The accusations about fraudulent grants were all laid out in the lawsuit filed in May against 38 individuals and organizations, which sought the repayment of more than $24 million. Rather than helping the poor, the federal welfare program known as Temporary Assistance for Needy Families, or TANF, appeared to become a slush fund for pet projects and personal gain.

The state alleges that the money was siphoned off for services that were often never provided and, in any case, would have failed to meet both federal and state regulations governing their dispersal. The case follows a state audit released in May 2020 suggesting that as much as $94 million of TANF funds might have gone astray.

Six people were arrested in February 2020 on charges of misusing public funds in what the state auditor, Shad White, has described as one of the largest public corruption cases in Mississippi’s history. Most of them have pleaded guilty; Jody Owens II, the Hinds County district attorney, said a joint inquiry by federal and state investigators could produce charges against more people.


Lawyers for the senior DiBiase and Dupree did not respond to requests for comment. Michael Dawkins, the lawyer representing DiBiase and his Heart of David Ministries said in court papers that his clients had acted legally.

After the charges first emerged, a lawyer for Dupree, J. Matthew Eichelberger, released a letter saying his client had earned the money.

Bud Holmes, Favre’s lawyer, did not return a request for comment. Both he and Favre have said repeatedly that the football legend was not aware that the funds came from a federal welfare program.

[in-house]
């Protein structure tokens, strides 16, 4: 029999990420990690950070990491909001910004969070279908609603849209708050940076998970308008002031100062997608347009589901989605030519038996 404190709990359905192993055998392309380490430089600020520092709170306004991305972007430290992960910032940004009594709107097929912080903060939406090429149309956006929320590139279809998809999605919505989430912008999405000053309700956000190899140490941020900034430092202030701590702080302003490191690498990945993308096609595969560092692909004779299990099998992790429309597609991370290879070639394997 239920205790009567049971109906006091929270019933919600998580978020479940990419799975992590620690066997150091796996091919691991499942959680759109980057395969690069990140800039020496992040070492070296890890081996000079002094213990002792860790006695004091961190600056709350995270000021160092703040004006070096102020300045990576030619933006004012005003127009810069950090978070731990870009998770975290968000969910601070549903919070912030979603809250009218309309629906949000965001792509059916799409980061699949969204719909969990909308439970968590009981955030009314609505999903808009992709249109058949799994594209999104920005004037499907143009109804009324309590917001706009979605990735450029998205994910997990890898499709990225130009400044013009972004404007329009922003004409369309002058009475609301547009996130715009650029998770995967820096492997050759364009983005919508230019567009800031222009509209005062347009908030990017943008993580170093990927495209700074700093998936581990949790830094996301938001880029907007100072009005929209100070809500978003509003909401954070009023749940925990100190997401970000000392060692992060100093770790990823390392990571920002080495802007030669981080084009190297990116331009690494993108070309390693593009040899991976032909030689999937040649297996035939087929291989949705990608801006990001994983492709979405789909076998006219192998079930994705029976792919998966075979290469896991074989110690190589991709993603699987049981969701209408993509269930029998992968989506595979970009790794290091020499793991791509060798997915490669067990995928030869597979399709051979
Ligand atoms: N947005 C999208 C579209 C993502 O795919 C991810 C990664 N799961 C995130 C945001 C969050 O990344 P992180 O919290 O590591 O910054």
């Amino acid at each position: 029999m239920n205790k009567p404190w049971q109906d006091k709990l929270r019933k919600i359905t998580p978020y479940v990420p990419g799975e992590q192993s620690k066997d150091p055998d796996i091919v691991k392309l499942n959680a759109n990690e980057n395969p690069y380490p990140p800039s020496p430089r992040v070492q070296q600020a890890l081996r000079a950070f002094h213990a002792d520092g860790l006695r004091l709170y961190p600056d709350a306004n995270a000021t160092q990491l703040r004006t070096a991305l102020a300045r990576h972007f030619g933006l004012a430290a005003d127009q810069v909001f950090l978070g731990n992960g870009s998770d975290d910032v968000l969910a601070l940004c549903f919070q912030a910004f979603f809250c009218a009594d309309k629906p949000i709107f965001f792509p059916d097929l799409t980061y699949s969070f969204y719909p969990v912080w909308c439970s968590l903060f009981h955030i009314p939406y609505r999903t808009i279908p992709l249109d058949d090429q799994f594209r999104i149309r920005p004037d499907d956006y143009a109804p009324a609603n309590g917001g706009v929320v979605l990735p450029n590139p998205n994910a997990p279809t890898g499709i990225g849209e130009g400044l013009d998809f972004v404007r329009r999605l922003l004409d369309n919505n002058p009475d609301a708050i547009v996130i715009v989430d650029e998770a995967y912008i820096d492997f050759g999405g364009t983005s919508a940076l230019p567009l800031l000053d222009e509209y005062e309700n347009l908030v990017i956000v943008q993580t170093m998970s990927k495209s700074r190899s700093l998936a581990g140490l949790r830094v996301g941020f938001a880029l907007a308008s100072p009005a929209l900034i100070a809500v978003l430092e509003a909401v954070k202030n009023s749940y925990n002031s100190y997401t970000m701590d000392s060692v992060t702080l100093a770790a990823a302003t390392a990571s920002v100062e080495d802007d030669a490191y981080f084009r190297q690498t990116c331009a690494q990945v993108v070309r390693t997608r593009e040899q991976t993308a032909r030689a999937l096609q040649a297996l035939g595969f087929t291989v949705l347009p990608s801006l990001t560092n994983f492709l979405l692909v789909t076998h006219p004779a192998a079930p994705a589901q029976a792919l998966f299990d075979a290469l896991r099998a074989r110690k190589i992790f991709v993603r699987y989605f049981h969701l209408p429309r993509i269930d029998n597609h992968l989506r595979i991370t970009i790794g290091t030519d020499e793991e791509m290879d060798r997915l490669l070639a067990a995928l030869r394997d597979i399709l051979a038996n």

When it comes to basic assistance, Mississippi ranks 47th among U.S. states in the amount of money it spends, said Aditi Shrivastava, a senior policy analyst with the Center on Budget and Policy Priorities in Washington, D.C. Figures compiled by the center indicate that the median maximum benefit nationally, which few people are paid, was $498 monthly in July 2021, compared with $260 in Mississippi.

At the University of Southern Mississippi, faculty members say the school prides itself in admitting first-generation students from the kind of families the money was meant to help. “No one is very happy about it,” Denis Wiesenburg, faculty senate president and professor of marine science, said of the recent unwanted attention. “We recognize that it has tarnished the reputation of the university.”

The scandal has seeped out over years now, largely because of the dogged reporting by Mississippi Today. But that does not dull the anger of those most affected.

Carol Burnett, executive director of the Mississippi Low-Income Child Care Initiative, a nonprofit organization, said people were appalled that tens of millions of dollars that should have gone toward initiatives such as improved public transportation or child care for the working poor were apparently handed out to rich political cronies instead. “They see this money that is intended to help people like them that is so misused and redirected to people who do not need help,” she said. “It is infuriating.”